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Merck’s Vioxx Catastrophe – Case Summary October 26, 2006

Posted by Laxmi Goutham Vulpala in case studies, Uncategorized.


Merck is one of the most reputable drug companies. It is very highly regarded for its   innovative drug discoveries to treat diseases such as AIDS, Osteoporosis, High cholesterol and Hypertension and have improved the human lives around the world.
Merck’s innovative ability, its reputation along with the meticulous submission of documents  allowed the company to secure FDA approvals much faster than its competitors.

When Merck released its drug Vioxx for the treatment of arthritis, the drug’s effectiveness combined with an effective direct to consumer marketing campaign made it a blockbuster drug with $2.5 billion in sales, but when it was revealed during a study that the drug increased risk of cardio vascular disease by at least three times, Merck quickly withdrew the drug from the market.


Merck can be faulted for several questionable decisions and judgments with the Vioxx launch. They either ignored or dismissed several early indications of increased risk of heart attacks both in its own studies and other published articles, in an attempt to get to the market faster. This proved to be deadly when further studies conformed the suspicions and lead to ultimately lead to another bad decision of recalling the drug from the market too soon. This was probably an attempt to avoid potential lawsuits, when the jury was still out on whether the benefits of vioxx outweighed its risks. Merck should instead of a recalling, should have continued to work with FDA and have them make the decision of what corrective action needs to be taken.

The decision to withdraw neither helped Merck with the pending lawsuits nor improved their image, as they would have hoped for, instead they lost the market of customers who would still have taken Vioxx in spite of the risks.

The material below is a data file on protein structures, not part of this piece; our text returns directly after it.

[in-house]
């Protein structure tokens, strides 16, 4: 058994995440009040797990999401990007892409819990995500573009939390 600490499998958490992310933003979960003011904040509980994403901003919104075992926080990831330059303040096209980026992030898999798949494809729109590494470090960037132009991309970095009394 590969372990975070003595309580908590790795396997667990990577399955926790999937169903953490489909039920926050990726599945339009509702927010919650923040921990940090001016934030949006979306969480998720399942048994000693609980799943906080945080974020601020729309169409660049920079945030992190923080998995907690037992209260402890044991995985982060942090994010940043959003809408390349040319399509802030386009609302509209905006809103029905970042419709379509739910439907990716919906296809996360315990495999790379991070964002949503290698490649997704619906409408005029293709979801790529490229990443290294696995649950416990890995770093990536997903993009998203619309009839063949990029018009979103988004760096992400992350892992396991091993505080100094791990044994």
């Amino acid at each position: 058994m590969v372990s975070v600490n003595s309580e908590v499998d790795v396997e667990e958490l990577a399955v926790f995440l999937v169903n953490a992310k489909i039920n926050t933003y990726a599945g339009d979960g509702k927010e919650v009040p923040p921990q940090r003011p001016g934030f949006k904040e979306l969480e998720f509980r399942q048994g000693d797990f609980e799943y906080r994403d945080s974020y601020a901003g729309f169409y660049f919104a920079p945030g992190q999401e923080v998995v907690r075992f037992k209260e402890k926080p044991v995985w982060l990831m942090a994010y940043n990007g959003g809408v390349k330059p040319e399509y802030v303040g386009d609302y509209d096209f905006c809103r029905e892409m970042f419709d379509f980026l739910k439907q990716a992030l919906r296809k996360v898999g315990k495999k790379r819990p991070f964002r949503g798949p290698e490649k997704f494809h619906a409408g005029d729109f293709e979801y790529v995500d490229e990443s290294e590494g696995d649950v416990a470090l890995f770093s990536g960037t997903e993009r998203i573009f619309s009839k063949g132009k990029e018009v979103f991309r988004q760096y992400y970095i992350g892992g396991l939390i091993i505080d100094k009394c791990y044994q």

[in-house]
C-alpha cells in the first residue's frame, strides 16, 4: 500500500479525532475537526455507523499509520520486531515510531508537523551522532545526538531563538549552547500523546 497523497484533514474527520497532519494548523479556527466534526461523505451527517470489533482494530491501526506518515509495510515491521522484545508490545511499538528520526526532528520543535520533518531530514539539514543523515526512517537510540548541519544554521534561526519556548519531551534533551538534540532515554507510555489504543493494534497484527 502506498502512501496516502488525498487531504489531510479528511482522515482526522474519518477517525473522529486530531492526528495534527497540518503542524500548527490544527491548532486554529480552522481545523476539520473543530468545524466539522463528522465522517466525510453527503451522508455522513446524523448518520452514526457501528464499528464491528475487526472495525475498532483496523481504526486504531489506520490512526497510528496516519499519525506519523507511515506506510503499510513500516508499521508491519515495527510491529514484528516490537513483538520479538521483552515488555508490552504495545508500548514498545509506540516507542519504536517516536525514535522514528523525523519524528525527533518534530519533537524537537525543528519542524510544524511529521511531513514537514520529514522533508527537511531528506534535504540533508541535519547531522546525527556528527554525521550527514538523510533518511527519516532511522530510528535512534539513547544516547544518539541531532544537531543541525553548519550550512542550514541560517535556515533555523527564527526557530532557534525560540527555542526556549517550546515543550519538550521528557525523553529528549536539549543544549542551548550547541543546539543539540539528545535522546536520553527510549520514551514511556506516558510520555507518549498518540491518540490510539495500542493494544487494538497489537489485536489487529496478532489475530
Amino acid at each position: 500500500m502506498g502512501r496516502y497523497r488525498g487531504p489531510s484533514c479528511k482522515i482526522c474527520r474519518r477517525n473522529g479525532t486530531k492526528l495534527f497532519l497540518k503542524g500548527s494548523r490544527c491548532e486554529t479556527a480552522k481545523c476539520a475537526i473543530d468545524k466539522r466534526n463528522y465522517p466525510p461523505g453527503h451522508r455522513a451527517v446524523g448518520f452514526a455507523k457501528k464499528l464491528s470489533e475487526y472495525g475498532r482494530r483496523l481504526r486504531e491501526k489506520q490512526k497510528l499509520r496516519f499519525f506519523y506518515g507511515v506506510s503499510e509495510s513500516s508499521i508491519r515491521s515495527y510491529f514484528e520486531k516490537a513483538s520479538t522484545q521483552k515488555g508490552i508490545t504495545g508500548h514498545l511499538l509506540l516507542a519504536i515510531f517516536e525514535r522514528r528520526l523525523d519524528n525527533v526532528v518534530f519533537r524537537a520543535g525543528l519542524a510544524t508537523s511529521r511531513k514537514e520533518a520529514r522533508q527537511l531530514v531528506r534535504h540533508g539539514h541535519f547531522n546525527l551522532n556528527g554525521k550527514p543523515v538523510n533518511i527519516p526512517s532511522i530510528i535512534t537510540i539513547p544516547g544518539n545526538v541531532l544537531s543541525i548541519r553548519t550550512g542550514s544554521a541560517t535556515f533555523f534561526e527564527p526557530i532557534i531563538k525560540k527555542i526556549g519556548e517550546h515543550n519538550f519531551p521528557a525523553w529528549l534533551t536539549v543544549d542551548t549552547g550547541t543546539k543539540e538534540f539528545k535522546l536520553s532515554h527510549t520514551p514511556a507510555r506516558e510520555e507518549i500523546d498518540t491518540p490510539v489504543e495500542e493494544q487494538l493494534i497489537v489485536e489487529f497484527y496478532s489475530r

Lessons Learnt

As a result of this fiasco, implications for big pharmaceutical firms like Merck are clear, they have take more time to conduct more clinical studies and assess the health risks associated with the drugs even if it means a delay in the entry of the drug into the market.

They also need to be more open and communicate these risks more effectively to doctors and patients using these drugs, this will help prevent potentially devastating lawsuits. They will also need lobby for favorable legislations to limit damages awarded in case something goes bad unintentionally.

Merck  also need to emphasize and communicate more effectively about  the amount of money spend for social programs and how their research saved innumerable lives and counter the negative press they receive for their high prices.

Source (Marketing Mistakes and Sucesses Hartley)



1. Mohammed salem - May 16, 2008

I think also FDA have to be more strict in approving drugs. They should attract the best of the best doctors and experts in order to judge drugs before anything bad happen from those money seeker companies.
I’ve read the case from the mentioned book.

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5. jamessilverthorn - May 5, 2016

Lobbying for limits? Seriously. If a pharmaceutical company can’t do thier job shut them down.

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